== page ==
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Archived: Orton Manor Nursing Home

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All reports

Inspection report

Date of Inspection: 2 May 2012
Date of Publication: 24 May 2012
Inspection Report published 24 May 2012 PDF

Staff should be properly trained and supervised, and have the chance to develop and improve their skills (outcome 14)

Meeting this standard

We checked that people who use this service

  • Are safe and their health and welfare needs are met by competent staff.

How this check was done

Our judgement

People were cared for by staff who were supported to deliver care and treatment safely and to an appropriate standard.

The provider was meeting this regulation.

User experience

There were 33 people using the service on the day of or visit. We saw that the number of staff on duty was appropriate to the needs of the people using the service. We observed staff supporting people with their routines of daily living. For example, we saw staff offering timely and sensitive assistance during a meal time. On other occasions, we saw staff sitting with people chatting and encouraging them to talk about their day.

One person told us, "The manager knows how she likes things done and she makes sure the staff do what is right.” A relative of one of the people using the service praised the staff for their hard work. They said, “They are so patient and kind with my relative, I can’t fault them.”

Other evidence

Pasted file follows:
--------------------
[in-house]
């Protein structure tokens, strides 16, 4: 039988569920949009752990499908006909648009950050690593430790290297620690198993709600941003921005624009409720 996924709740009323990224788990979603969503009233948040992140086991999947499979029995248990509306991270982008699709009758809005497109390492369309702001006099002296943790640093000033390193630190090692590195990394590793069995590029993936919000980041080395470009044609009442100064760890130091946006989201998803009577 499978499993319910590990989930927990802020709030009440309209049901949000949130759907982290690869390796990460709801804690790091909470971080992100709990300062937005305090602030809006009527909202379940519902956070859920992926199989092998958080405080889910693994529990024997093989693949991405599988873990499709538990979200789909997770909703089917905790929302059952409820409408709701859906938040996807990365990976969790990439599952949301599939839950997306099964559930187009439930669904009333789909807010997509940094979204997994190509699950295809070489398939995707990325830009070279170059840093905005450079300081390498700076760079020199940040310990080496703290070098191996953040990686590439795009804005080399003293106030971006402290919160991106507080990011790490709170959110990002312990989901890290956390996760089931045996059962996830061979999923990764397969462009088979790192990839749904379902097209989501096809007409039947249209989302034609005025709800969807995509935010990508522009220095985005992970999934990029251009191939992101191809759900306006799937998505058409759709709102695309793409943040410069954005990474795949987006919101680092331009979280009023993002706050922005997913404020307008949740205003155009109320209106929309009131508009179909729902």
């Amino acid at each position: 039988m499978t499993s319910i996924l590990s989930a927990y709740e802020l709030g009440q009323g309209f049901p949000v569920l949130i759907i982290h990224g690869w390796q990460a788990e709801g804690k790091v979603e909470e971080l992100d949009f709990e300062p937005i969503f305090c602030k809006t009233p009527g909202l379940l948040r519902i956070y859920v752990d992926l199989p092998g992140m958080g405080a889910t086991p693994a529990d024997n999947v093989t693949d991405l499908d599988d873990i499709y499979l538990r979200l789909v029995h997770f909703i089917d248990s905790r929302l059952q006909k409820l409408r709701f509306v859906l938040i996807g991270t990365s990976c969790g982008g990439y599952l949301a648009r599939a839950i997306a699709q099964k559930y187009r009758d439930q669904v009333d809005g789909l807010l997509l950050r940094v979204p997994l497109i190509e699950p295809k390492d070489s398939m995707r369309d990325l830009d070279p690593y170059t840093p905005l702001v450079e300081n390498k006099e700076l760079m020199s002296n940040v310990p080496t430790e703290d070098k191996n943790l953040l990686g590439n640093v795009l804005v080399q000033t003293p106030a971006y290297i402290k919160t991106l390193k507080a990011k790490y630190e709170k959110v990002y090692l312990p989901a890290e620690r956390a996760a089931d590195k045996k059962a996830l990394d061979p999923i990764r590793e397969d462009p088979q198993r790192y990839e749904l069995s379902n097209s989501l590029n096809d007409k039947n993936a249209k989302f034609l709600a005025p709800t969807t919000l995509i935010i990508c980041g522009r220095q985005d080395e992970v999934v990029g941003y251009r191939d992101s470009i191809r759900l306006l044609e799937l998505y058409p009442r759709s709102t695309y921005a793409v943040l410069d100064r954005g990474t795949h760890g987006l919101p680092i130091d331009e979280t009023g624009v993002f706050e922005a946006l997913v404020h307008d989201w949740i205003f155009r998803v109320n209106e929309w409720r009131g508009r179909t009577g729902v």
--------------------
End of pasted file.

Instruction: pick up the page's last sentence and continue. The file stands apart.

The home is run by an experienced management team. The manager has applied to be registered with us. This is a formal process where we undertake a series of checks and processes to determine the suitability of the person for the post of registered manager. This means people who use the service should be safeguarded by the rigorous registration process undertaken by us for all managers.

On the day of our inspection visit there were two nurses and seven care staff on duty in the home. The manager and team leader were supernumerary. We saw there were sufficient laundry, catering, cleaning, maintenance and administrative staff to ensure that care staff do not spend undue lengths of time undertaking non-caring tasks. An activity organiser is also employed four days a week. The manager told us that staffing levels are kept under review and are increased if people's dependency levels rise.

Staff told us the communication within the team was positive. We were told that daily handovers occur to ensure staff were up to date with any changes to people’s care. This enabled them to plan the care effectively ensuring people were supported appropriately.

We saw details of proposed staff training on the notice board in the staff room. We did not see the training plan but these notices showed that the manager had already planned training for the first half of the year. Staff confirmed that they were expected to attend mandatory training. One staff member commented, “I’ve never done so much training in my career.”

Staff said they enjoyed their work and felt well supported in their role. Regular team meetings took place along with daily informal meetings to ensure good communication amongst the staff team.

We talked to staff about the levels of supervision and checked staff personal records. We saw from supervision records that staff meet regularly with the manager to discuss their work and training needs which enabled them to develop in their role. Discussions with staff confirmed that clear guidance had been provided to them so that they were clear about their role and responsibilities.